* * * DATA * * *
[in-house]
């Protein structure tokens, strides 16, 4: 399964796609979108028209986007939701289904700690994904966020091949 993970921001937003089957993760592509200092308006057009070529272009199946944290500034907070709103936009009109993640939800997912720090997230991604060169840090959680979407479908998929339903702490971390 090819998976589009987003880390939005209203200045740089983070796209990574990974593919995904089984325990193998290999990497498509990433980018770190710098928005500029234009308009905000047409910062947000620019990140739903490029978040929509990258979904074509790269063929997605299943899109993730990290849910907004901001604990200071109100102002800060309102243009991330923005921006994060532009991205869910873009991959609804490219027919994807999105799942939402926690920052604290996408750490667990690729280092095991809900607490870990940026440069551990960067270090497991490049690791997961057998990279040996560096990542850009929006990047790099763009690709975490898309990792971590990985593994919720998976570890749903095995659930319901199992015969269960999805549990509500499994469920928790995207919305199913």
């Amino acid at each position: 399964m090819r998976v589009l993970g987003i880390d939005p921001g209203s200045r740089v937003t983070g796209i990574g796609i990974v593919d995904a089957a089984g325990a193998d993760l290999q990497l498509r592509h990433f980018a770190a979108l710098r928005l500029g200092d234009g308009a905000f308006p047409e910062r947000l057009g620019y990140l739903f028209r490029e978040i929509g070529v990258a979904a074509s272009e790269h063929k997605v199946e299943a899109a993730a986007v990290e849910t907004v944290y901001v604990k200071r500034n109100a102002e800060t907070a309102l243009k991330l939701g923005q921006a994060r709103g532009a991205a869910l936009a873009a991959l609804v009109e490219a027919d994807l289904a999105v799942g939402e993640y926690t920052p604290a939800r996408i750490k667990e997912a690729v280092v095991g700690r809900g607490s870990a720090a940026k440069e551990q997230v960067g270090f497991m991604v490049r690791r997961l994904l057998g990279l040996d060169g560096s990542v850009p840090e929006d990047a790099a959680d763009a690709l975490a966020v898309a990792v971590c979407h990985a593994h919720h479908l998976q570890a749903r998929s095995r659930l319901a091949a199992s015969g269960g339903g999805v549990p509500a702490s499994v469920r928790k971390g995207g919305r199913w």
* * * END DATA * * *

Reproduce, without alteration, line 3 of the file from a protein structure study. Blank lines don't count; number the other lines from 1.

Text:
């Amino acid at each position: 399964m090819r998976v589009l993970g987003i880390d939005p921001g209203s200045r740089v937003t983070g796209i990574g796609i990974v593919d995904a089957a089984g325990a193998d993760l290999q990497l498509r592509h990433f980018a770190a979108l710098r928005l500029g200092d234009g308009a905000f308006p047409e910062r947000l057009g620019y990140l739903f028209r490029e978040i929509g070529v990258a979904a074509s272009e790269h063929k997605v199946e299943a899109a993730a986007v990290e849910t907004v944290y901001v604990k200071r500034n109100a102002e800060t907070a309102l243009k991330l939701g923005q921006a994060r709103g532009a991205a869910l936009a873009a991959l609804v009109e490219a027919d994807l289904a999105v799942g939402e993640y926690t920052p604290a939800r996408i750490k667990e997912a690729v280092v095991g700690r809900g607490s870990a720090a940026k440069e551990q997230v960067g270090f497991m991604v490049r690791r997961l994904l057998g990279l040996d060169g560096s990542v850009p840090e929006d990047a790099a959680d763009a690709l975490a966020v898309a990792v971590c979407h990985a593994h919720h479908l998976q570890a749903r998929s095995r659930l319901a091949a199992s015969g269960g339903g999805v549990p509500a702490s499994v469920r928790k971390g995207g919305r199913w």